- This event has passed.
Poet Arthur Flowers: “Literary Blues and the Hoodoo Way – In the Footsteps of MLK”
January 28 @ 7:00 pm - 9:00 pm
Memphis-born blues-based poet, novelist, essayist Arthur Flowers will present a combination performance and lecture, Literary Blues and the Hoodoo Way – In the Footsteps of MLK, at 7 p.m. on Tuesday, Jan. 28, in the Highsmith Student Union Blue Ridge Room. To set the stage for Flowers’ performance, UNC Asheville’s Afro Music and Dance Ensemble will perform as the opening act. This free event is part of the University’s 2020 Martin Luther King Jr. Commemoration.
Flowers is associate professor of English at Syracuse University and is former director of the Harlem Writers Guild. His books include Another Good Loving Blues, Mojo Rising: Confessions of a 21st Century Conjureman, and Brer Rabbit Retold. See complete bio below.
This event is presented by UNC Asheville’s Department of English with support from the NEH Distinguished Professorship and the Mills Fund. For more information, contact Mildred Barya, email@example.com.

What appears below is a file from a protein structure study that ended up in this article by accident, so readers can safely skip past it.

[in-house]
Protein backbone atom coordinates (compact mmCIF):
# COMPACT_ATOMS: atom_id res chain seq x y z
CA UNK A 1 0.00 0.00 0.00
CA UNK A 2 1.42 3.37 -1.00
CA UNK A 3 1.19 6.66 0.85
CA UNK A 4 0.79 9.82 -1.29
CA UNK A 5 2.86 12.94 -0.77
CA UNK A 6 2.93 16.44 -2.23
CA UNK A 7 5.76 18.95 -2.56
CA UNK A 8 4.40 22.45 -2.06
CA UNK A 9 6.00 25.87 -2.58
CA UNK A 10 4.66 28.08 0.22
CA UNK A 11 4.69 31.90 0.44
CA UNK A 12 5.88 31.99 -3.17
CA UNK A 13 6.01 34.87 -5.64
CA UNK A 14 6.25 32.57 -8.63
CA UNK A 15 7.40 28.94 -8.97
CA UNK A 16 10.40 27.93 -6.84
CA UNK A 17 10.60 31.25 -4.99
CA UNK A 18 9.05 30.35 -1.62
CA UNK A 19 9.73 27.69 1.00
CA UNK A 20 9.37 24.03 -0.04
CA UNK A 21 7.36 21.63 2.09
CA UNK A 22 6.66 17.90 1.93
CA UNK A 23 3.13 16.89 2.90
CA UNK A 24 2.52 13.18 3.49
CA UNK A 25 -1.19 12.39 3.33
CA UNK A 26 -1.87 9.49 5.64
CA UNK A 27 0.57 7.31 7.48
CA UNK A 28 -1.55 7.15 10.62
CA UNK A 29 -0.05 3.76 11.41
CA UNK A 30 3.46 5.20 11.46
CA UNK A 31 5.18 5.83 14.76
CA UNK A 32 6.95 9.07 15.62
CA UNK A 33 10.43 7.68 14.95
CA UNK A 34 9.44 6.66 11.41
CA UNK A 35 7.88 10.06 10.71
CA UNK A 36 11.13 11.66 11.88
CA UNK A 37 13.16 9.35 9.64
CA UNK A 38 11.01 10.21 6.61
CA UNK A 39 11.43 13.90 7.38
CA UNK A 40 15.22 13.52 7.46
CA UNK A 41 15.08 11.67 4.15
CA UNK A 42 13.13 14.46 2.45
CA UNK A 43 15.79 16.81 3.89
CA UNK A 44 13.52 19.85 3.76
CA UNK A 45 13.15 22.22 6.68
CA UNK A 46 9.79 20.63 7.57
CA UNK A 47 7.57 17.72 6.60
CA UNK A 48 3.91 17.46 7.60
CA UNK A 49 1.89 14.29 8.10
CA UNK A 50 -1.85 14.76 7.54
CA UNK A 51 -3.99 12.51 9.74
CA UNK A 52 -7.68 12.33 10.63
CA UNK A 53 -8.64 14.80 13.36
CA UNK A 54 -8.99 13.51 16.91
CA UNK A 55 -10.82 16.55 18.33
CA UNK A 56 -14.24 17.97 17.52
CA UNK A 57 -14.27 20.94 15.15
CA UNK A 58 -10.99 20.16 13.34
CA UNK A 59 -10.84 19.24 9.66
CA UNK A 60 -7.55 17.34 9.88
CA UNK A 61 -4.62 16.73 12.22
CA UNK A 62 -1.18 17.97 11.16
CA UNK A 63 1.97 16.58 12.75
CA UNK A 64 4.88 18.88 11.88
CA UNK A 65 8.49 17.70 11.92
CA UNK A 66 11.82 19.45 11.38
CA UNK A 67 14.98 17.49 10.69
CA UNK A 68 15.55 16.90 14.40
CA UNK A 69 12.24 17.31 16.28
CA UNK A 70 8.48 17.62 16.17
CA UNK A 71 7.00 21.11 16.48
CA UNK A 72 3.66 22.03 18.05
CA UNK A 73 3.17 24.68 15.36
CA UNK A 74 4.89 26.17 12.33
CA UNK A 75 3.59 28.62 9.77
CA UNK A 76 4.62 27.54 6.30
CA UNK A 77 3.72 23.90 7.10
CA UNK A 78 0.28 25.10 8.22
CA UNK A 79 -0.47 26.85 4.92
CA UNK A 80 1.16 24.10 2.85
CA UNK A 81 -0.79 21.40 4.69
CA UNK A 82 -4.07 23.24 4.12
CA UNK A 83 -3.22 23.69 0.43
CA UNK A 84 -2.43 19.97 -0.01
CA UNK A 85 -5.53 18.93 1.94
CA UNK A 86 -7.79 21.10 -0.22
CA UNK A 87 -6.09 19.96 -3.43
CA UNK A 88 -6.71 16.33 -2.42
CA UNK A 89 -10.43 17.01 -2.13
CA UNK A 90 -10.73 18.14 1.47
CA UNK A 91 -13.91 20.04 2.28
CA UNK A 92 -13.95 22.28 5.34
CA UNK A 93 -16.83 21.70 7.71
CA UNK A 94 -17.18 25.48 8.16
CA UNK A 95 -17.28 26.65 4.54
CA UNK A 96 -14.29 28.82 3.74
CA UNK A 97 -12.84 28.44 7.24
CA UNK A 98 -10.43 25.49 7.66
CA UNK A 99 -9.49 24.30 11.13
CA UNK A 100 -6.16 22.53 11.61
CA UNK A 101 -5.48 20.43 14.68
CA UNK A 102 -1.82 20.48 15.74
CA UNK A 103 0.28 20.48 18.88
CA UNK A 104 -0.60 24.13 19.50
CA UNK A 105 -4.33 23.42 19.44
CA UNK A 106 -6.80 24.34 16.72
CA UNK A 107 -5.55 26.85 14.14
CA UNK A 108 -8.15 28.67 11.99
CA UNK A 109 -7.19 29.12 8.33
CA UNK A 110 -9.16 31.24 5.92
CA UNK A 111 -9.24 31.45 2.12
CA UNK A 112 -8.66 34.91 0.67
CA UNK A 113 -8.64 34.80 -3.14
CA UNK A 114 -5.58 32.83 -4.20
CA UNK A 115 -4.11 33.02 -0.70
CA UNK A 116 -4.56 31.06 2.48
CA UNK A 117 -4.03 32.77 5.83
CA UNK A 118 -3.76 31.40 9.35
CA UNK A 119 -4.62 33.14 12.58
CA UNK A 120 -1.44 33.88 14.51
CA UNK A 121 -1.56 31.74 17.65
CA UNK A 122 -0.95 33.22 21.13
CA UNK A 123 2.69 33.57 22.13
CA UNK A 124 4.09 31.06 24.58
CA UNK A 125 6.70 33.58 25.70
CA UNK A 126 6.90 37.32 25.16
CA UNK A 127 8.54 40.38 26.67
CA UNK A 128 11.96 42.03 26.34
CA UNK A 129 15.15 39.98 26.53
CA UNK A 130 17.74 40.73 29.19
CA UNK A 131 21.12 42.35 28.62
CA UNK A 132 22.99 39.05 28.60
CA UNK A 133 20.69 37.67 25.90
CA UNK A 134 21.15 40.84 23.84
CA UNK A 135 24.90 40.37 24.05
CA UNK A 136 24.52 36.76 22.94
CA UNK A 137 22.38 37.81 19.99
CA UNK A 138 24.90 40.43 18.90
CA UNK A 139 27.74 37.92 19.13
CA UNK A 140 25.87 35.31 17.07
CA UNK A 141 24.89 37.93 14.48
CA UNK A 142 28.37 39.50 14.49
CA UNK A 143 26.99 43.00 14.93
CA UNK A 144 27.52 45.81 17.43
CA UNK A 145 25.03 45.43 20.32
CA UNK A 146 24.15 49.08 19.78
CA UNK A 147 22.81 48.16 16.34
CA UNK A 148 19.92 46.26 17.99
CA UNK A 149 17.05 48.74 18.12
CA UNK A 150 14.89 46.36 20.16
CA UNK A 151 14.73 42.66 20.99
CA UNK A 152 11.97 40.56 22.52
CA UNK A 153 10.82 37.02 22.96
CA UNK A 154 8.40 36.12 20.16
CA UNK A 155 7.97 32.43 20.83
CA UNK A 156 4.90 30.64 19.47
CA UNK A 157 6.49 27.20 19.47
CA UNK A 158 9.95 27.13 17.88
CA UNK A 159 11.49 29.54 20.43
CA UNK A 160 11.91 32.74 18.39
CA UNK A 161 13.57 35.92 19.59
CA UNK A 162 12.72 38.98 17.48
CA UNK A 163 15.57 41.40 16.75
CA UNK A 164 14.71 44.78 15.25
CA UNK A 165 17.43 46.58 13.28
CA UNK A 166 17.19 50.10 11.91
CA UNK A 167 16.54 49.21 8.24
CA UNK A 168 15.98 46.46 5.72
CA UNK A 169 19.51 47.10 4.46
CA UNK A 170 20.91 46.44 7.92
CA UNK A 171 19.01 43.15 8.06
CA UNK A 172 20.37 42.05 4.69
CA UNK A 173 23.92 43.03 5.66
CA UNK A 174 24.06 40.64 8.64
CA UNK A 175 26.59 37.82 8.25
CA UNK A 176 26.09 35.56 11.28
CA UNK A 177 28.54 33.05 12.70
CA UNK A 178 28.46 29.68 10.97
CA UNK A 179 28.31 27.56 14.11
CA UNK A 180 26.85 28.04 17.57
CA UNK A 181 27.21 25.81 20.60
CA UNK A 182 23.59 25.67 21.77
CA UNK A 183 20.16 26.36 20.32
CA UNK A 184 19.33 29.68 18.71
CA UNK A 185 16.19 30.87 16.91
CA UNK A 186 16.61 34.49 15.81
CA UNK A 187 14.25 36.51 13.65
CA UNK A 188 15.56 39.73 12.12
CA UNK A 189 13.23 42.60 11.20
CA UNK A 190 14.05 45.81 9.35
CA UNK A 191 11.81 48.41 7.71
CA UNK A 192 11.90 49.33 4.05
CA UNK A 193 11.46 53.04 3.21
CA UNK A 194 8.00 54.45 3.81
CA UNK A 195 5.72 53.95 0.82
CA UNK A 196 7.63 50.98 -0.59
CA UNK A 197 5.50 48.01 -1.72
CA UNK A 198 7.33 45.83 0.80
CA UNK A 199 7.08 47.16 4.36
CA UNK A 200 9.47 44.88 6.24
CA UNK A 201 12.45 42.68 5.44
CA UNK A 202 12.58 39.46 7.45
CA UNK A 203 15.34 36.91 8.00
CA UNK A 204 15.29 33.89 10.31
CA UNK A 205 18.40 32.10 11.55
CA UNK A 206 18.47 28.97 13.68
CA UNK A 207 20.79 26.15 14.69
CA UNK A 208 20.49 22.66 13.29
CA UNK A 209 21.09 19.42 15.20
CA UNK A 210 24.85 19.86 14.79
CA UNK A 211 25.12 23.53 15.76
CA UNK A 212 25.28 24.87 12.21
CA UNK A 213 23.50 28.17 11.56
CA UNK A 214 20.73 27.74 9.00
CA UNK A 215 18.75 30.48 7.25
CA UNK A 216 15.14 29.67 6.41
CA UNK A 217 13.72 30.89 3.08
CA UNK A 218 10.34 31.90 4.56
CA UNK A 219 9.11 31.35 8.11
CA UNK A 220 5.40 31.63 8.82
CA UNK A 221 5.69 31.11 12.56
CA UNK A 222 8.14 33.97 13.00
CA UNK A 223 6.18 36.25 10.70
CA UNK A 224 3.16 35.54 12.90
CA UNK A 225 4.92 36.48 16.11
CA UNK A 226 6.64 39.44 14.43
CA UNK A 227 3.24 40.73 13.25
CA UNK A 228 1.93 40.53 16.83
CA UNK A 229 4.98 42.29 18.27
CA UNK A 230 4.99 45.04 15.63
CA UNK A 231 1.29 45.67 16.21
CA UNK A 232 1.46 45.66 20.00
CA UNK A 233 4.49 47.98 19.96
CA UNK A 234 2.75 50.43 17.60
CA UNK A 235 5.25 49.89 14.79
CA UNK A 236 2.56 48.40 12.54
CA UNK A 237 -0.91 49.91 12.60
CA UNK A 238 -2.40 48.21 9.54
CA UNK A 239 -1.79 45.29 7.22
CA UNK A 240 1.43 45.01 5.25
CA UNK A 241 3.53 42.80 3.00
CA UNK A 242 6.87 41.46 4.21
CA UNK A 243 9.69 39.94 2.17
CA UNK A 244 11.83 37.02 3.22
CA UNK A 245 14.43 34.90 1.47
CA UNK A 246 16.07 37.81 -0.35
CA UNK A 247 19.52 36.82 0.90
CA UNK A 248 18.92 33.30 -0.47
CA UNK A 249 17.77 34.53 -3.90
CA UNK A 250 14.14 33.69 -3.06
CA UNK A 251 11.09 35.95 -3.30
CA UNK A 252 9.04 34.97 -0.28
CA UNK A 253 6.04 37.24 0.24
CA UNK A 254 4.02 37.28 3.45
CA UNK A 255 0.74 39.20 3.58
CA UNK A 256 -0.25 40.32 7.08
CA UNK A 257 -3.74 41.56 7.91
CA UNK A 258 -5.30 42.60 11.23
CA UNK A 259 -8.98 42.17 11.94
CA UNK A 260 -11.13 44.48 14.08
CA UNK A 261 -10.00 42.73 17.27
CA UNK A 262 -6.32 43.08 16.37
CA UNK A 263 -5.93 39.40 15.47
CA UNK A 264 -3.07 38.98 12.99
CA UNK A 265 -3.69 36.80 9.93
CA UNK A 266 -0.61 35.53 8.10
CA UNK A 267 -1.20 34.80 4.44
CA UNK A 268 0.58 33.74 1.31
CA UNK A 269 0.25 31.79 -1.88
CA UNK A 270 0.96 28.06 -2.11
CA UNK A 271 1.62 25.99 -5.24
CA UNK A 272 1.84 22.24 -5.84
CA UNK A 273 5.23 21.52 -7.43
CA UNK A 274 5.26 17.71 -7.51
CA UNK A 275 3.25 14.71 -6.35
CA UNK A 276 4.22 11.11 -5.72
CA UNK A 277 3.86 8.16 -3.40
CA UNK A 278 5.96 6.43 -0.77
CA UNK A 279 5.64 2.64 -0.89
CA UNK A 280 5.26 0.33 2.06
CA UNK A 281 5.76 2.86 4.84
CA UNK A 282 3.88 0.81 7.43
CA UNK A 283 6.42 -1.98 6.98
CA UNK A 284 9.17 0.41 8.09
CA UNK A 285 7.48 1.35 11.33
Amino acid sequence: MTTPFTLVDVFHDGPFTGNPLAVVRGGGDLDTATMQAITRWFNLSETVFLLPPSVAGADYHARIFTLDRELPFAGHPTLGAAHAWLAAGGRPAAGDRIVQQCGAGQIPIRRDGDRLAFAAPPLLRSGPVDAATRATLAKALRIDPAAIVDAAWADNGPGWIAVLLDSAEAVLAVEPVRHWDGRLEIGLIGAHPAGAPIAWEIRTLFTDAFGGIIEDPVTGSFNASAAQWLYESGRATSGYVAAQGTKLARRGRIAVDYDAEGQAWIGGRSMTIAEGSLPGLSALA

Accessibility Contact: Highsmith Student Union, firstname.lastname@example.org or 828.251.6990.
Arthur Flowers bio
Arthur Flowers is a novelist, essayist, and performance poet. A native of Memphis Tennessee, he is the author of novels, Another Good Loving Blues and De Mojo Blues; a children’s book, Cleveland Lee’s Beale Street Band, and a memoir/manifesto, Mojo Rising: Confessions of a 21st Century Conjureman and a graphic nonfiction, I See The Promised Land. He has published shorts and articles and is a bluesbased performance poet. He is a founding member/director of New Renaissance Writers Guild, NYC, The Griot Shop, Memphis, and the Pan African Literary Forum. He has been Executive Director of the Harlem Writers Guild. He has been the recipient of NEA and NYSFA awards in fiction and nonfiction.
His novel in progress, Rest for the Weary, is a meditation on prophecy, destiny, fate and the human condition. He is also working on a nonfiction work, The Hoodoo Book of Flowers. He considers having an online literary presence part of being a 21st Century literary man and has a blog, Rootsblog, a cyberhoodoo webspace.